Trailblazer employers in the early years sector are on a collision course with the government over the GCSE exit requirements for their new standard.

The Early Years Educator (EYE) Trailblazer group resubmitted its apprenticeship standard and assessment plan on November 10, asking the government to accept ‘reasonable equivalents’ to the GCSE English and maths requirements for the level three standard.

But the following day Childcare Minister Sam Gyimah (pictured above) told delegates at the Nursery World Business Summit, held in Cavendish Square, London, that the government had no plans to change the GCSE requirements for the standard.

The Department for Education (DfE), as reported by FE Week in July, had said it would consider other equivalences to maths and English GCSE, prompting hopes that Functional Skills could be accepted.

The DfE statement came after the announcement by Mr Gyimah at the beginning of July that learners on the standard would be expected to reach grade C in maths and English by the end of the course, rather than at the beginning.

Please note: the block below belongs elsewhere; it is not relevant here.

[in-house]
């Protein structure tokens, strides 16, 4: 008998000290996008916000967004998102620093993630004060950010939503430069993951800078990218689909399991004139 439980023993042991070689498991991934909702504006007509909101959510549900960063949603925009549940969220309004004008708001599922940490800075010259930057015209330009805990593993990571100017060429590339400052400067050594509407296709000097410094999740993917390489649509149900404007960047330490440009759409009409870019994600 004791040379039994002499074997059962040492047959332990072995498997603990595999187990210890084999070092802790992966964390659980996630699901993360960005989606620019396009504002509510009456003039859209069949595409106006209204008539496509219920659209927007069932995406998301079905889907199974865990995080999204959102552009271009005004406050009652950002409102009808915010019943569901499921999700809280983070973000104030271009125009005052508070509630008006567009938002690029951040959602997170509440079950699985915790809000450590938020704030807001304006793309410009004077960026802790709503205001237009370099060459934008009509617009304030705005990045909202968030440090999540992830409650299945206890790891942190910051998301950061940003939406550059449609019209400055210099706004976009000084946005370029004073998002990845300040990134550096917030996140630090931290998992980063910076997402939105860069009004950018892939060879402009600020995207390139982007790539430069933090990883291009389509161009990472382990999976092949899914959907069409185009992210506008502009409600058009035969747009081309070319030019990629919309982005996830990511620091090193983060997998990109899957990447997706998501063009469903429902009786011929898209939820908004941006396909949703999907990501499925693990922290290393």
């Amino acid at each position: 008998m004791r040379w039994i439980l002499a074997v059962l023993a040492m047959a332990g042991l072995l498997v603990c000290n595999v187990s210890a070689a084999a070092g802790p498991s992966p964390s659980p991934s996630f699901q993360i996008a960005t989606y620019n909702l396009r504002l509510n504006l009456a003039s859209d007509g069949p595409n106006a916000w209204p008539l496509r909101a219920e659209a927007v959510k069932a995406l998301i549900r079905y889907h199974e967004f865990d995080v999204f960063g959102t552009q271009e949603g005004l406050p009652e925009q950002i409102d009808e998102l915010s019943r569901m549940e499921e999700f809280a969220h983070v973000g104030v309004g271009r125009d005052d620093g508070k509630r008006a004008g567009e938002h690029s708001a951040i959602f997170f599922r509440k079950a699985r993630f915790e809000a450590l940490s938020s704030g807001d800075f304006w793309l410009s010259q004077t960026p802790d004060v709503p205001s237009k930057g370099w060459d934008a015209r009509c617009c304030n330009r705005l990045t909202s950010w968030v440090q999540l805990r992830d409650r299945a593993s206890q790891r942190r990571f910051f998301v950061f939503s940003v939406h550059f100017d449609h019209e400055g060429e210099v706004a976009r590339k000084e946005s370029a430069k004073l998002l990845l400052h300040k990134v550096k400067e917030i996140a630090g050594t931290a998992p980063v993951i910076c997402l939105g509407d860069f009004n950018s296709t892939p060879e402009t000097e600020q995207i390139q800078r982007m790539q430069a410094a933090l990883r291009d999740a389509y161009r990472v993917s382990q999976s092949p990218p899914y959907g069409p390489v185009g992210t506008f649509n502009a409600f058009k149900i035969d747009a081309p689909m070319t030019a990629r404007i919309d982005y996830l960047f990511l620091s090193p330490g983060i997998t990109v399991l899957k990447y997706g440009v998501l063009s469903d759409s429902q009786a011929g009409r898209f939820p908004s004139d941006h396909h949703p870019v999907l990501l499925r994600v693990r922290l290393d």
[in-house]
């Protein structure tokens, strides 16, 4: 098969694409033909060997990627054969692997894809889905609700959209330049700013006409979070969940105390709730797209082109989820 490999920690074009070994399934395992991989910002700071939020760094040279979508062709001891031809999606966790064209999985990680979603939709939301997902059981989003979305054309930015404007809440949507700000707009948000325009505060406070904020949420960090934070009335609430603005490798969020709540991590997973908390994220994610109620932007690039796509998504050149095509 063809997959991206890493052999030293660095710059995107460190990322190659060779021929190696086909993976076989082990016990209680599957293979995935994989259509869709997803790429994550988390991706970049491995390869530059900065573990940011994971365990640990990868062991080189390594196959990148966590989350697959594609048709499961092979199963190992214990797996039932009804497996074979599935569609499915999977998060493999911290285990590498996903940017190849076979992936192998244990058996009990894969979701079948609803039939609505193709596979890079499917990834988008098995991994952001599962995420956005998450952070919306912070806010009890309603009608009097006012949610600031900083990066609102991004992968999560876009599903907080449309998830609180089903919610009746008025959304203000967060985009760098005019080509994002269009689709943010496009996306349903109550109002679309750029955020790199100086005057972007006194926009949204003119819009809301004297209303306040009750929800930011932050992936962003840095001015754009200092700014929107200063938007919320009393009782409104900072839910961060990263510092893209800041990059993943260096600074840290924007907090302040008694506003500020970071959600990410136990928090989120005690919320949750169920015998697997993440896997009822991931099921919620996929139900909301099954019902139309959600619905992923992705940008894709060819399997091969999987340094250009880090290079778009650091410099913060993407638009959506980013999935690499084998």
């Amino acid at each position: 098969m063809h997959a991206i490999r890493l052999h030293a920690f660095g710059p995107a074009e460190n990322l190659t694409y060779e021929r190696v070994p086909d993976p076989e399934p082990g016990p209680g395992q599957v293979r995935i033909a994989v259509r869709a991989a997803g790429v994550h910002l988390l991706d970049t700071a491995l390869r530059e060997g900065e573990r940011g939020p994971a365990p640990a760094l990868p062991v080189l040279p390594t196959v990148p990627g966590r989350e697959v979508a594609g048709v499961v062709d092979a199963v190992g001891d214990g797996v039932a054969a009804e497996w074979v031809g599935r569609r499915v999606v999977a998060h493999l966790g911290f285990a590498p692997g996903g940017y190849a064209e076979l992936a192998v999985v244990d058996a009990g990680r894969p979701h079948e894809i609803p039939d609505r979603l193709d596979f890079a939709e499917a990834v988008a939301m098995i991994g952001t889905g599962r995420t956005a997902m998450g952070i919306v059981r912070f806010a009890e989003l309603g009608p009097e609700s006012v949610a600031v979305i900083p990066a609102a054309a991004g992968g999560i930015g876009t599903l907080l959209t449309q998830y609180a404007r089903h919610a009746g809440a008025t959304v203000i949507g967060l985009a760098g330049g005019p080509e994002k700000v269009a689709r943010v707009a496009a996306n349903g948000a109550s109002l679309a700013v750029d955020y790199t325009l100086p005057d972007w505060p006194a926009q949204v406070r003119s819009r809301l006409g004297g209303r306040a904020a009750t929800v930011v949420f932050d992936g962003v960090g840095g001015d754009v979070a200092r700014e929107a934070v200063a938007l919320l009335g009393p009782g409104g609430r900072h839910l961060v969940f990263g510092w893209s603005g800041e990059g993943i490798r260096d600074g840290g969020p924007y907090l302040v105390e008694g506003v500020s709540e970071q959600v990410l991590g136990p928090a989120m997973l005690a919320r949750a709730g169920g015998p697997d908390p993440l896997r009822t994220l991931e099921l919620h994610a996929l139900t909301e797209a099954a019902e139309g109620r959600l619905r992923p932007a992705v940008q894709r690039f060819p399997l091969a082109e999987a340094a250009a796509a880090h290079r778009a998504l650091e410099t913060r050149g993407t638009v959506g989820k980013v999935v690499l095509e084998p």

Chrissy Meleady, the Trailblazer group chair, said: “We commend the ministers for listening to employers in regard to their making an adjustment to have the GCSEs as an exit requirement rather than as an entry requirement to the level three.

Chrissy Meleady. Pic: Alex Deverill/Nursery World
Chrissy Meleady. Pic: Alex Deverill/Nursery World

“We urge the ministers and departments concerned to act reasonably, by listening to the employers and their designated representatives and to implement this request accordingly.”

Julie Hyde, executive director of the Council for Awards in Care, Health and Education (Cache), said the GCSE English and maths requirement “will increase the likelihood of a skills shortage”.

“High levels of English and maths are important for those caring for and teaching children,” said Ms Hyde.

“However, the requirement to hold GCSEs and not a suitable alternative is creating a barrier for employment as an Early Years Educator.”

Following the government’s entry requirement U-turn in July, sector leaders called for Functional Skills to be recognised as equivalent to maths and English.

At the time, Neil Leitch, chief executive of the Pre-School Learning Alliance, said that “the majority of early years employers” believe that Functional Skills qualifi cations are “a valid demonstration of competency in English and maths.”

A DfE spokesperson said: “We have no further plans to change the GCSE requirements.”

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